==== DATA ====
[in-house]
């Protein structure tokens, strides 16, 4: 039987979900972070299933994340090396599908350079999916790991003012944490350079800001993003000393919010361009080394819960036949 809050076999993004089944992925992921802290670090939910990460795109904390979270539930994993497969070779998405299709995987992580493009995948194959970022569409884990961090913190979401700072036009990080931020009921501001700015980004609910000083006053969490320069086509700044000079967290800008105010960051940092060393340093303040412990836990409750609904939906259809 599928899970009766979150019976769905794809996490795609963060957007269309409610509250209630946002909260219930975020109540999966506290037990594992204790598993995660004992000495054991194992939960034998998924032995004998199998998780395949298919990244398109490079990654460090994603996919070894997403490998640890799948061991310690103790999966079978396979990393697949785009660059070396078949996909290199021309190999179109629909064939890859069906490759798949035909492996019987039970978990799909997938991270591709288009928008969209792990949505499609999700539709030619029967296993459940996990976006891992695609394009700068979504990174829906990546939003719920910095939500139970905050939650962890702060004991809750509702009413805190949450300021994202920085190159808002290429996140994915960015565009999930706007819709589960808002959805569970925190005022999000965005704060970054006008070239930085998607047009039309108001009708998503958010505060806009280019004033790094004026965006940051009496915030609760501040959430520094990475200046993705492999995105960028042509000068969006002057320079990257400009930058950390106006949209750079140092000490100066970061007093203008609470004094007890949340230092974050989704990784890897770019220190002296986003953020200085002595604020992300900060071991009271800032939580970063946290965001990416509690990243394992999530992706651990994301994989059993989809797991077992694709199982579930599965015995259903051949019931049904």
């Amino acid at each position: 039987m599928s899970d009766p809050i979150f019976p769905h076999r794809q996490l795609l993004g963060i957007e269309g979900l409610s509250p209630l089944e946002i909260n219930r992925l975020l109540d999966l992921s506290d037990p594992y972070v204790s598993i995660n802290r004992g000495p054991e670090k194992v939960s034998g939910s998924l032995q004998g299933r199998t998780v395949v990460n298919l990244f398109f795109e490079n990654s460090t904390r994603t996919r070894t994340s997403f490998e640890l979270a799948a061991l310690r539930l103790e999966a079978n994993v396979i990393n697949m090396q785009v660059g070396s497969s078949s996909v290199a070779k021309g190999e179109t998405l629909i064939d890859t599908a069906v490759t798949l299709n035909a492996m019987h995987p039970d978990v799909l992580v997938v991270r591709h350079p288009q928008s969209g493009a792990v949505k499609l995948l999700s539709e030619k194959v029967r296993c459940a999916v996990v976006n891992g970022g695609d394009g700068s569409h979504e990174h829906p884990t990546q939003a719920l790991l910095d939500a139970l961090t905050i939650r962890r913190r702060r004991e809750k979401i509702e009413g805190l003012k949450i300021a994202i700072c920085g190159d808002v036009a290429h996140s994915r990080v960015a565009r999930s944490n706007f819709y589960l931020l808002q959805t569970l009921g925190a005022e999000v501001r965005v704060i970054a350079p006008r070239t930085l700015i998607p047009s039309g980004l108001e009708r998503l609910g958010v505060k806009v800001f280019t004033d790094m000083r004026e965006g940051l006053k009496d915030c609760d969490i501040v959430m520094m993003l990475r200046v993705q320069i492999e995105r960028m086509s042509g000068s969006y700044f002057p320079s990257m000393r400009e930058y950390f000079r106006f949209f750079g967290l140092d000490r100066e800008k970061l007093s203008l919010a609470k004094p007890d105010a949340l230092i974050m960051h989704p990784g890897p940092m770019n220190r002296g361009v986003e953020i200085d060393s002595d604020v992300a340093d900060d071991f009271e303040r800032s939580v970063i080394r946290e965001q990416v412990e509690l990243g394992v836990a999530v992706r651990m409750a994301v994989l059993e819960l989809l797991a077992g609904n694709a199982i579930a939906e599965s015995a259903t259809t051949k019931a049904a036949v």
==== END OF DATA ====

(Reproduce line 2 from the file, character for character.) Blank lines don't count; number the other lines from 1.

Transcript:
């Protein structure tokens, strides 16, 4: 039987979900972070299933994340090396599908350079999916790991003012944490350079800001993003000393919010361009080394819960036949 809050076999993004089944992925992921802290670090939910990460795109904390979270539930994993497969070779998405299709995987992580493009995948194959970022569409884990961090913190979401700072036009990080931020009921501001700015980004609910000083006053969490320069086509700044000079967290800008105010960051940092060393340093303040412990836990409750609904939906259809 599928899970009766979150019976769905794809996490795609963060957007269309409610509250209630946002909260219930975020109540999966506290037990594992204790598993995660004992000495054991194992939960034998998924032995004998199998998780395949298919990244398109490079990654460090994603996919070894997403490998640890799948061991310690103790999966079978396979990393697949785009660059070396078949996909290199021309190999179109629909064939890859069906490759798949035909492996019987039970978990799909997938991270591709288009928008969209792990949505499609999700539709030619029967296993459940996990976006891992695609394009700068979504990174829906990546939003719920910095939500139970905050939650962890702060004991809750509702009413805190949450300021994202920085190159808002290429996140994915960015565009999930706007819709589960808002959805569970925190005022999000965005704060970054006008070239930085998607047009039309108001009708998503958010505060806009280019004033790094004026965006940051009496915030609760501040959430520094990475200046993705492999995105960028042509000068969006002057320079990257400009930058950390106006949209750079140092000490100066970061007093203008609470004094007890949340230092974050989704990784890897770019220190002296986003953020200085002595604020992300900060071991009271800032939580970063946290965001990416509690990243394992999530992706651990994301994989059993989809797991077992694709199982579930599965015995259903051949019931049904």